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Published: December 31st 2011
Reef Adventures Dive Shop
The site that greeted us when we got to the dive shop this morning. 18 divers, 2 boats, 4 divemasters.
We experienced something this week, that has never happened to us before in all of our travels. The loss of a loved one is hard enough when you are in the U.S., but is the most helpless feeling
there is when you 1,000's of miles from home. Wednesday, December 28th my nephew's wife died suddenly after a short illness. She was a lovely young woman with so much life ahead of her, and leaves behind a husband, a 5 year old son and a 17 year old daughter. Barb you are loved and will be missed by many. With the sad news from home, our hearts were not into beachcombing or diving for a few days.
Today we awoke to a beautiful day and learned Reef Adventures was going to go "north" to dive which is something we have been waiting for since we arrived. We were told by other divers the colors were more vivid, the plant life larger and the dives more challenging. Our first dive was Mexico Rocks, about 4 nautical miles from San Pedro Town. Of course as luck would have it, the wind switched over night from the north to the east, which means it
This is a senior citizen turtle, colors were faded and was not concerned with our presence in the least. In fact he made two passes by us.
went from flat calm seas to choppier, wavier water. But we were going north so didn't want to miss the experience. Jim and I have walked the north beach, but we were amazed at the development that continues up the north shore of this Caye. Huge homes, hotels and resorts dot the sandy beaches as far as the eye can see. You may not think this is all that amazing, but trust me if you traveled the road that goes north even once, you would understand why we were amazed at this northerly development. The road lends a whole new defination to the words "potholes and ruts". We arrived at the dive site at approximately 9:20 and got in the water right away to avoid getting sea sick. Visibility was about 70' and the corals and plant life were bigger than some of the more dived areas on the south shore. We saw a spotted moray eel, a large lobster, lionfish, and a lot of smaller marine life. The dive was about 45 minutes and after everyone was safely aboard we headed back to Reef Adventures Dive Shop to re-tank and gass off. We were sitting on the boat as
He had his tail wrapped around the mooring line of the boat while we were docked to re-tank and gass off.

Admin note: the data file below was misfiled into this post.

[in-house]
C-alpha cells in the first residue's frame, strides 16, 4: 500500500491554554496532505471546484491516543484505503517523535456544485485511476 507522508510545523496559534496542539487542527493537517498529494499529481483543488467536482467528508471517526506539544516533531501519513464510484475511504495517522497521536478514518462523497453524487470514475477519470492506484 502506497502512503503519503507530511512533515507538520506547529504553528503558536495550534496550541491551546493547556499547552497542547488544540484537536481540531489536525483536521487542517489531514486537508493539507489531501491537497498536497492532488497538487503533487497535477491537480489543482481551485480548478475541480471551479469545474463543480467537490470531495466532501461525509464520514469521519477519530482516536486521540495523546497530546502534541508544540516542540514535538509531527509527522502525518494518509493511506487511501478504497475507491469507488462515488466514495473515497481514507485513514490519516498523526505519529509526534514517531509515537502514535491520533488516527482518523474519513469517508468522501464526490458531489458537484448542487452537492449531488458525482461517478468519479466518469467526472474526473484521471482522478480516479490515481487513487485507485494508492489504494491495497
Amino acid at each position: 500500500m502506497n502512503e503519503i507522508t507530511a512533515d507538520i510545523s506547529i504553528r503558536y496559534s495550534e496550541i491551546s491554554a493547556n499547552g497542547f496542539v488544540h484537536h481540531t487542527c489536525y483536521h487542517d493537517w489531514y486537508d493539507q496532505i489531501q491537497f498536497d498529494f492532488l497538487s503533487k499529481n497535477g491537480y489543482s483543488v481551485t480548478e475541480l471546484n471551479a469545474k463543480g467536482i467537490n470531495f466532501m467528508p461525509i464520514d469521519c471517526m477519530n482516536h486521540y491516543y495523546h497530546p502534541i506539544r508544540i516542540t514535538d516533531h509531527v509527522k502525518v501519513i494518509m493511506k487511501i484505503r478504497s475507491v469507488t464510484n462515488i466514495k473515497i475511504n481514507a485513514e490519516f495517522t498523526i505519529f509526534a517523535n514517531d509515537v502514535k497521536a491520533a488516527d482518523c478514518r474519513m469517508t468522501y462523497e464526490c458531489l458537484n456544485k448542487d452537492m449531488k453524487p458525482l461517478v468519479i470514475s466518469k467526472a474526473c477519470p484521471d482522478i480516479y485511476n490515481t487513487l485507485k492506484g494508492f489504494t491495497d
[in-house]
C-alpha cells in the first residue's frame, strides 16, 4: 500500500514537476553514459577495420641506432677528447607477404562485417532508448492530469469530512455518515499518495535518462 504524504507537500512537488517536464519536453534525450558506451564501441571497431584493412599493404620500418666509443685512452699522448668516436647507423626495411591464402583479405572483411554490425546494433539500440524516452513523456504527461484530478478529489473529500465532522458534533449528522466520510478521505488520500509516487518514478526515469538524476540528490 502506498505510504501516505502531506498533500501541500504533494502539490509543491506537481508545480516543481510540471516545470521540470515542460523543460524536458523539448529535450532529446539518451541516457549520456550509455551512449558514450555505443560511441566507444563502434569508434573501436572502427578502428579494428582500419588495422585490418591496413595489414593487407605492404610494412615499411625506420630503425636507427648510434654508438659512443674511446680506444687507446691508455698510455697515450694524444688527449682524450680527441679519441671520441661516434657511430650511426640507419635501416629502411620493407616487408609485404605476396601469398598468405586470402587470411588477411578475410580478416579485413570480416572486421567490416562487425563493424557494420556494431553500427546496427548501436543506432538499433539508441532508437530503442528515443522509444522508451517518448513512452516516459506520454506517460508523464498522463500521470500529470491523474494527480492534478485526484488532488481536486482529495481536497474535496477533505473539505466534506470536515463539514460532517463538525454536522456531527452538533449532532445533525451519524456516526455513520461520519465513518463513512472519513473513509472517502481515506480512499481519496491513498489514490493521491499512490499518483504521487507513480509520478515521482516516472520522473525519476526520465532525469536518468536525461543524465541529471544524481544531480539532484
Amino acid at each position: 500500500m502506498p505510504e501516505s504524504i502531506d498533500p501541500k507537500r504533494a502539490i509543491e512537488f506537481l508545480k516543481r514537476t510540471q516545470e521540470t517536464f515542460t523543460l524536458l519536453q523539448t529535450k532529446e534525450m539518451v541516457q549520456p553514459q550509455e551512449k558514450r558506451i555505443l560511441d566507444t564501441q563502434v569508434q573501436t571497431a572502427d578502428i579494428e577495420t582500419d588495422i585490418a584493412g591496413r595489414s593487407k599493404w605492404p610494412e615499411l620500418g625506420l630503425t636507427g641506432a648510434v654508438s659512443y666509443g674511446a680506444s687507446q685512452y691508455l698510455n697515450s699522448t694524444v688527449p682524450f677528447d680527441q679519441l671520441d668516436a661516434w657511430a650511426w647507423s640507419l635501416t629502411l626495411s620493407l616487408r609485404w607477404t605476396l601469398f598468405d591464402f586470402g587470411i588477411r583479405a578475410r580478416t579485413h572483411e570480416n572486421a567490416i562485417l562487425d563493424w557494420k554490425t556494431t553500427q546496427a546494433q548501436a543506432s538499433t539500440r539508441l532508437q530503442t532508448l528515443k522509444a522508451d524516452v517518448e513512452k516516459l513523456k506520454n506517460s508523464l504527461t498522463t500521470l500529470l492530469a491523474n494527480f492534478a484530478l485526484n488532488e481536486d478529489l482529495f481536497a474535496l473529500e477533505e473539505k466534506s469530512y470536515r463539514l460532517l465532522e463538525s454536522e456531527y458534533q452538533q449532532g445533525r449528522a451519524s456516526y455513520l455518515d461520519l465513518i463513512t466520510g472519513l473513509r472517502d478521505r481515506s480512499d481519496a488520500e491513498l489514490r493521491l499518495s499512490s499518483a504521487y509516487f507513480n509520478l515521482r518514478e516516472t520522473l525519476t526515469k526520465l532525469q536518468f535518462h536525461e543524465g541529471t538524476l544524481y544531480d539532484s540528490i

it was moored to the dock talking with the other divers, when Jim noticed a seahorse with it's tail wrapped around the mooring rope just below the surface of the water. He carefully lowered himself into the water with his camera and took several shots by just pointing and shooting, he never went under the water. Seeing a seahorse on a dive is a rare experience as they blend into their environment so well they are almost impossible to see. Also, they are very small but this one was approximately 6" tall which is considered large in seahorse size. They have very small, translucent fins on their back that they use to propel themselves through the water. I can say with all honestly that in 150 dives I have never seen a seahorse swimming through the water. So to see this guy on the mooring line was a rare treat, and to get the picture Jim got was a stroke of luck. Our second dive was to a site called Boco del Rio, which was only two nautical miles northeast of the dive shop. We mistakenly thought this was where the statue of Christ is under the water, so I
Queen Angel Fish
You don't see many of these here, like you in the waters around Bonaire.
was excited to go to this spot as I've seen pictures of the statue in books. It was a 50 minute dive and no statue? No way to ask under water, so we just enjoyed the things we did see, a huge turtle who was recognizeably older by his faded coloring, a large southern sting ray, a beautiful queen angel fish (my favorite) gray angels, and several large sea fans and beautiful soft corals. When we surfaced the first thing I asked our Divemaster Michael was what happened to the statue of Christ? He said, "Everyone confuses this site as being the site with the statue, but it's not at this site. It's about a mile south of this site, but all the dive books have it wrong." So needless to say, I may never see the statue of Christ under the water. Some of the divers on the boat have been to the site and say the best thing about the site is the statue and they think that is why they put it where they did, because there is nothing else to see!
All in all it was a good day of diving, and we capped it
Jim - The Photographer
And my husband. He has amazing patience to take the required to get these really good shots
off with a delicious lunch at Elvie's on the beach. $10 U.S. got you a 1/4 of a chicken (b-b-q), rice and beans and coleslaw. Since we had basically skipped dinner the night before and ate only a 1/2 of bagel for breakfast, we were really hungry and this delicious Belizian cuisine really hit the spot.
Tomorrow is New Year's Eve and our understanding this is a big deal here in Belize. I guess they start the party in the afternoon, and keep it going through New Years Day night. Lots of music, lots of dancing and lots of fireworks. We plan to be curious spectators and spend some time in the town square to see how our Belizian friends ring in the New Year. With that being said, we would like to take this opportunity to wish all our Family and Friends a happy, healthy New Year!
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